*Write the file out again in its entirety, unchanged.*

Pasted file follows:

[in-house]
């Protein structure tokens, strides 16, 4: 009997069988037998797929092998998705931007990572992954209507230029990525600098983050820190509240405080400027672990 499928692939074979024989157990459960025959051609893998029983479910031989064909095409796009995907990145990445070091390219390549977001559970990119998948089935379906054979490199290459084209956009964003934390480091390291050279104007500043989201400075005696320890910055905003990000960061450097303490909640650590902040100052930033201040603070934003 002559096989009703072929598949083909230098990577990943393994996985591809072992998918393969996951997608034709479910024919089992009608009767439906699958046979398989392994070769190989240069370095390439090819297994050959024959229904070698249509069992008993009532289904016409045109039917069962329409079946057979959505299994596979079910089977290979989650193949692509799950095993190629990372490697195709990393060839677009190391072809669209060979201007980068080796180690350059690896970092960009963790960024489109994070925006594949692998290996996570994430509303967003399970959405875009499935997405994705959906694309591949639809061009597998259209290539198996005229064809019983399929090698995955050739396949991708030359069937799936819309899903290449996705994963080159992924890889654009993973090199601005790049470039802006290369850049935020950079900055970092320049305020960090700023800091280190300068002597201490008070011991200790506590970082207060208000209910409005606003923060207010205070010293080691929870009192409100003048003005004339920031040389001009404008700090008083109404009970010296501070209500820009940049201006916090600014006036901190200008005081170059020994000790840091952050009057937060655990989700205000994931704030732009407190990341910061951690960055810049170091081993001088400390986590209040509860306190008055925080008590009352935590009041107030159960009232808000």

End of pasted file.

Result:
[in-house]
């Protein structure tokens, strides 16, 4: 009997069988037998797929092998998705931007990572992954209507230029990525600098983050820190509240405080400027672990 499928692939074979024989157990459960025959051609893998029983479910031989064909095409796009995907990145990445070091390219390549977001559970990119998948089935379906054979490199290459084209956009964003934390480091390291050279104007500043989201400075005696320890910055905003990000960061450097303490909640650590902040100052930033201040603070934003 002559096989009703072929598949083909230098990577990943393994996985591809072992998918393969996951997608034709479910024919089992009608009767439906699958046979398989392994070769190989240069370095390439090819297994050959024959229904070698249509069992008993009532289904016409045109039917069962329409079946057979959505299994596979079910089977290979989650193949692509799950095993190629990372490697195709990393060839677009190391072809669209060979201007980068080796180690350059690896970092960009963790960024489109994070925006594949692998290996996570994430509303967003399970959405875009499935997405994705959906694309591949639809061009597998259209290539198996005229064809019983399929090698995955050739396949991708030359069937799936819309899903290449996705994963080159992924890889654009993973090199601005790049470039802006290369850049935020950079900055970092320049305020960090700023800091280190300068002597201490008070011991200790506590970082207060208000209910409005606003923060207010205070010293080691929870009192409100003048003005004339920031040389001009404008700090008083109404009970010296501070209500820009940049201006916090600014006036901190200008005081170059020994000790840091952050009057937060655990989700205000994931704030732009407190990341910061951690960055810049170091081993001088400390986590209040509860306190008055925080008590009352935590009041107030159960009232808000």